Minimal installation of the Solaris 10 operating system together with the Sun Studio (Oracle Solaris Studio) and Java 8 SDK for C++ and Java development, to serve for example as a Jenkins build node. The article also covers basic integration with different environments like other Linux servers, or basic WINS setup so that the installed machine is accessible from Windows via the host name.
- Page #1: Prerequisites:
Necessary downloads and preparation.
- Page #2: System installation:
Starting the installer, setting up the initial system, package selection.
- Page #3: Post-install setup:
Adding users, setting up the network (DNS, hostname, WINS), basic usage (shutdown/restart, mounting CD/DVD device).
- Page #4: Installing extra packages:
Installation of JDK 8 and Solaris (Sun) Studio.
- Page #5: Extras:
CSW repository, adding secondary data drive, instaling Git, CMake, GCC 4/5, Jenkins build slave.
Solaris 10 vs 11
To test C++ applications with the Solaris system, the Solaris 10 is the “easier” option than the recent version of Solaris 11, because both the OS and the Solaris Studio can be downloaded for free. In Solaris 11, a registration certification is needed to download and install the Solaris Studio.
The Solaris 10 and the Solaris Studio can be used free of charge under the OTN License, for the purposes of developing, testing, prototyping and demonstrating applications, even in commercial environments (for details, read the OTN License agreement that must be accepted before downloading the installation media).
The necessary prerequisites for installing the Solaris 10 operating system and the additional packages include the following:
When using a virtual machine, the target architecture would usually be x86 (64-bit) – installing the SPARC version would require an architecture emulator, not a virtual machine (which can only virtualize the same architecture the host has). The QEMU can emulate various SPARC architectures to some extent, but the support of higher version of Solaris is reportedly not particularly good.
I currently have no experience, if the x86 version can be installed on a regular desktop PC machine (and not a special Oracle/Sun provided hardware), but I suppose it would work in the principle (although it might not fully support all the available devices, also there might be issues regarding newer chipsets/CPUs/network adapters etc.).
Important hint: When installing into the VMware virtual machine, add/create the hard disks as “IDE“, not the “SCSI” offered by default. When the HDD is added as SCSI, there might be issues with other device detection (CD/DVD IDE device etc.).
The installation media is available for download from Oracle:
According to the machine HW you plan to install the system to, either the SPARC or x86 version can be downloaded. As I currently only installed the OS into a VMware virtual machine on the x86 architecture, the article covers installation of the x86 version of the OS, might it be different from the SPARC version installation.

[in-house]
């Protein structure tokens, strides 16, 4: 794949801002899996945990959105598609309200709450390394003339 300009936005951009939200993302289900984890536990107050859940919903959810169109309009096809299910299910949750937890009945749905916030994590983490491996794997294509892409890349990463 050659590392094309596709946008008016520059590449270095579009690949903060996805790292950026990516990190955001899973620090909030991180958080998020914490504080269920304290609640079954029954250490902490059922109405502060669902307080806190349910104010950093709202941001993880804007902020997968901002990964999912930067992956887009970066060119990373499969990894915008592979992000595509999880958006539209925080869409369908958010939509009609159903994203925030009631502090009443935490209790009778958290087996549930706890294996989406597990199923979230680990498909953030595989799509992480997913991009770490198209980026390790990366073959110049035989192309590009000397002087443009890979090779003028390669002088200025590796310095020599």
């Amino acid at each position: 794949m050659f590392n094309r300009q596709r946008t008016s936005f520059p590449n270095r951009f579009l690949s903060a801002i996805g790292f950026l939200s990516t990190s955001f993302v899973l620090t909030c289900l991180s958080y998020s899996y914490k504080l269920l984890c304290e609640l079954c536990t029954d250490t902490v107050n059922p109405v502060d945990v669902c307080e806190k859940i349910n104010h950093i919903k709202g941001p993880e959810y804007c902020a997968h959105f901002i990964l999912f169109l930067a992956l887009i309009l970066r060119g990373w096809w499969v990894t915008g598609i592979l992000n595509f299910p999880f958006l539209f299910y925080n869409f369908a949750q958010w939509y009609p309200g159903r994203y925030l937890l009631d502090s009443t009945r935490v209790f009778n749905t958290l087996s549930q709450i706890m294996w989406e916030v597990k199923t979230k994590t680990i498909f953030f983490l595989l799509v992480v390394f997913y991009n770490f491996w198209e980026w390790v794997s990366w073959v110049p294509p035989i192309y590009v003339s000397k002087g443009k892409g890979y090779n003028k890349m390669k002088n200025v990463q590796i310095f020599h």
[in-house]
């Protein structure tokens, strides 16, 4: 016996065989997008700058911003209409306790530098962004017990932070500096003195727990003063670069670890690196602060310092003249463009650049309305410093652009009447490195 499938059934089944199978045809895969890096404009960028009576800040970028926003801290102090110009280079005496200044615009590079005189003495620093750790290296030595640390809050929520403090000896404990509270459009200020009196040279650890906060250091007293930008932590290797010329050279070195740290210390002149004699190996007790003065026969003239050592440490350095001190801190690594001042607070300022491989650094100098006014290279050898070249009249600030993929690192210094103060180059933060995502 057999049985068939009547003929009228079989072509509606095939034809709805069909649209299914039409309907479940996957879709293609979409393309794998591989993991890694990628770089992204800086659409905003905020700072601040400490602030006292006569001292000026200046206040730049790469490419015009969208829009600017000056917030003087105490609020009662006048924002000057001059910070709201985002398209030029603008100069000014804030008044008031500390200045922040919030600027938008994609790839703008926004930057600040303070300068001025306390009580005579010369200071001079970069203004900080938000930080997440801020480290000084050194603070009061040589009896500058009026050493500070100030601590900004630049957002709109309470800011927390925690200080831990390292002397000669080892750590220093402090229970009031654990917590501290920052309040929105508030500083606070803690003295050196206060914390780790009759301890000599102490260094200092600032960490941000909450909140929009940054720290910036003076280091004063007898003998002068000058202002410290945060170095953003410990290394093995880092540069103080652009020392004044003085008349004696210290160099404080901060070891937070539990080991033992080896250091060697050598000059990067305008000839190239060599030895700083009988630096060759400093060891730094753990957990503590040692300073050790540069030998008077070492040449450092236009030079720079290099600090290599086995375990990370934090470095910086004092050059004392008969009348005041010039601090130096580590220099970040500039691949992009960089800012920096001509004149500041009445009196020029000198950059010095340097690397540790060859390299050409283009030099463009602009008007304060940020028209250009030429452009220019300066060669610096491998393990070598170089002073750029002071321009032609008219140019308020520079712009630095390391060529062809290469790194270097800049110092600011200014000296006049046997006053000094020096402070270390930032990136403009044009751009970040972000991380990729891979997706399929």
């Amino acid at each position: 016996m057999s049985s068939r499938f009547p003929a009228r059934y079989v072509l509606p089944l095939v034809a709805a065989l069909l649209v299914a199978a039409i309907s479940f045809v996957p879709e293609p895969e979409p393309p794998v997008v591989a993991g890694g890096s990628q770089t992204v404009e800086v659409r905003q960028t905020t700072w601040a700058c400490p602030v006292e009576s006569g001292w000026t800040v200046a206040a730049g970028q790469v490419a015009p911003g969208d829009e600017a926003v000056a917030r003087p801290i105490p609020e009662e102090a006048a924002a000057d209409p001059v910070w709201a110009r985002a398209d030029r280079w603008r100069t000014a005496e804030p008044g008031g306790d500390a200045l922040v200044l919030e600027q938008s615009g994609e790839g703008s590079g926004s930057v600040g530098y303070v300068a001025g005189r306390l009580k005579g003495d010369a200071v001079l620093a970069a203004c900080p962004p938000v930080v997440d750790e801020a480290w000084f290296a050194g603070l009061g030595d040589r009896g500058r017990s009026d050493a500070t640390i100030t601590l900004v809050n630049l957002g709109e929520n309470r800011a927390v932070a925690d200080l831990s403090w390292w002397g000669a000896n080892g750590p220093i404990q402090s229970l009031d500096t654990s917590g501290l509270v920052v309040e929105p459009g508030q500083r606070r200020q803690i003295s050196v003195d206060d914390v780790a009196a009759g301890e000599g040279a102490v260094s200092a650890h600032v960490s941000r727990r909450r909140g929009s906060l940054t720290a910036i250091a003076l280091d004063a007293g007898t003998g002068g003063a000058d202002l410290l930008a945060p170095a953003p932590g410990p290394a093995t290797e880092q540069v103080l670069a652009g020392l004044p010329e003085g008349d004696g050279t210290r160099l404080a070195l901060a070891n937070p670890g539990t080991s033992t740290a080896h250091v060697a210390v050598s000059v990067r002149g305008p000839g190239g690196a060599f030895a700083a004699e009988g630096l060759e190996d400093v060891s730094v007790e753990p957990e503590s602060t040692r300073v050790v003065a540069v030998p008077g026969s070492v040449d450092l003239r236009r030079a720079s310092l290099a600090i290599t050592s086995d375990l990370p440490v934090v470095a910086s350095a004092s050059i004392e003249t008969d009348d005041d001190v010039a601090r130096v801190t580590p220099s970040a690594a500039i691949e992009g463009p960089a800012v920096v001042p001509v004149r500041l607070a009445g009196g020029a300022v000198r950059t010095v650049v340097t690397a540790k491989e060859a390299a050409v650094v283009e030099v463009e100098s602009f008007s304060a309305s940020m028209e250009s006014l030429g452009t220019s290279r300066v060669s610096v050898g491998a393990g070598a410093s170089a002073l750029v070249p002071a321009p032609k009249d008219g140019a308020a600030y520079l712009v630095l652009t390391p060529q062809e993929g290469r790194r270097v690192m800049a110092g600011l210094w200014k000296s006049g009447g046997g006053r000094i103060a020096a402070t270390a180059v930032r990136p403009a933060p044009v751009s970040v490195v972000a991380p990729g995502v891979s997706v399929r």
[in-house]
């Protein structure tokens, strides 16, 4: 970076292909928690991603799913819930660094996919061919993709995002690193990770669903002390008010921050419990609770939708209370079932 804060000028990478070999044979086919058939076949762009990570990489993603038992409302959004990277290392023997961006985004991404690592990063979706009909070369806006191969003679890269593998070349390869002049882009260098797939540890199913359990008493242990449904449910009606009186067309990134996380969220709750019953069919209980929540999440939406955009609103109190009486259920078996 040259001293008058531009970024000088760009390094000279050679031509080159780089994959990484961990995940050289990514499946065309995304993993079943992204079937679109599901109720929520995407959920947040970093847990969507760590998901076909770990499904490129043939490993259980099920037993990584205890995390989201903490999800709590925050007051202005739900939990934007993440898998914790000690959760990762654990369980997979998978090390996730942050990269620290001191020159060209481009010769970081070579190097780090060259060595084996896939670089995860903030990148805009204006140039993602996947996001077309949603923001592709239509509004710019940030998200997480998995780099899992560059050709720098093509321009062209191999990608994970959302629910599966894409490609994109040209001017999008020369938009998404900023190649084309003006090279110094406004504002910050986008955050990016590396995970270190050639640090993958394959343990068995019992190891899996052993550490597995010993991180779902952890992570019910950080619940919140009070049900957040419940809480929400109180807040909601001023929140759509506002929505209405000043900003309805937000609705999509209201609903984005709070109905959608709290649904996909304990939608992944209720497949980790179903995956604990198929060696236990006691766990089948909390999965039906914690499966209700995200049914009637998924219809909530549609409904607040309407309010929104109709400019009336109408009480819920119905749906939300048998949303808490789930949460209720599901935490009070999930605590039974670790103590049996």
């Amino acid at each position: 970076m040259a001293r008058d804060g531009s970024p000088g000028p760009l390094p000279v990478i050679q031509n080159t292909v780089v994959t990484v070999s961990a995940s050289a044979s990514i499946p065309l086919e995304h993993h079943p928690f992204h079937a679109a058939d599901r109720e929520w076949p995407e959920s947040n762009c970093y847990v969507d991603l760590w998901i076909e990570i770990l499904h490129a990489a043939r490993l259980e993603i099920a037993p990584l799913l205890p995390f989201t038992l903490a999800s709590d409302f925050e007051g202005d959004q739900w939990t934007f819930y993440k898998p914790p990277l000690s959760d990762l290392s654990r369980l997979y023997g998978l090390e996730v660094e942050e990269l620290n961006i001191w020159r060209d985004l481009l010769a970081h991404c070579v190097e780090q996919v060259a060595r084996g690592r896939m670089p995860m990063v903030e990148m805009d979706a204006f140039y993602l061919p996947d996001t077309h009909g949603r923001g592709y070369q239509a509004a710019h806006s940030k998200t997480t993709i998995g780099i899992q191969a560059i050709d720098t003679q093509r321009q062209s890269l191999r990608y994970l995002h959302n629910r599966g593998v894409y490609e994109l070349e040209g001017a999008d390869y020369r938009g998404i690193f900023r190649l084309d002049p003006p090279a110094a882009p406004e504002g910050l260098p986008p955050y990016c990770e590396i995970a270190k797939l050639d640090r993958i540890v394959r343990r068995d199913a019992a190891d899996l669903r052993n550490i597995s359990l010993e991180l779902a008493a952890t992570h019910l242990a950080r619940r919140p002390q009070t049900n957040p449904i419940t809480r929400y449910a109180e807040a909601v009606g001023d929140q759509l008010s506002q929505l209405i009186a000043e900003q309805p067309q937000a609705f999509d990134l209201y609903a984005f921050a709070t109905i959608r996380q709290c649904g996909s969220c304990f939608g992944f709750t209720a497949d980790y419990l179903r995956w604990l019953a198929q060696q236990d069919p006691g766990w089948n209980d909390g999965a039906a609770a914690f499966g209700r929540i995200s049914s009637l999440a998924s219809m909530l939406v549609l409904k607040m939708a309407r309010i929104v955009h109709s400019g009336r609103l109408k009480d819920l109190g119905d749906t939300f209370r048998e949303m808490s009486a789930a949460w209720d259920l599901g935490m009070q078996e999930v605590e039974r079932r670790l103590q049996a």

Note that there is no separate 64-bit/32-bit installation media, as both packages are provided on a single media and the 64-bit packages are used by default.
When installing to a physical machine, you’ll need to burn the Solaris 10 ISO image on a physical DVD media.
If installing into a virtual machine, the downloaded ISO image can be usually “inserted” directly into the “virtual” CD/DVD drive (most virtualization solutions support that, for example both VMware and VirtualBox can do that).
The installation package of the Sun Studio is also available for download from the Oracle site:
Download the appropriate installation package (Solaris 10, x86 or SPARC, also available as RPM for Linux).
Installing the JDK (or JRE) 8 is not absolutely necessary, as the Solaris 10 system installation already contains “some Java”. Nevertheless the Java versions provided by the OS are outdated (1.6 the newest), therefore it is highly recommended to install a recent Java version (for example, the Jenkins slave package will now only run under Java 8, as Java 7 support has been already dropped in Jenkins).
The Java 8 downloads are available from Oracle as well:
The SDK is recommended (it also contains the JRE). Again, select the appropriate OS and architecture version.
To install the Java SDK system-wide, download the “*.tar.Z” version of the installation package (the SVR4 package). The “*.tar.gz” package is for installing the SDK privately for a particular user – see here for further details: JDK 8 Installation on the Oracle Solaris Operating System.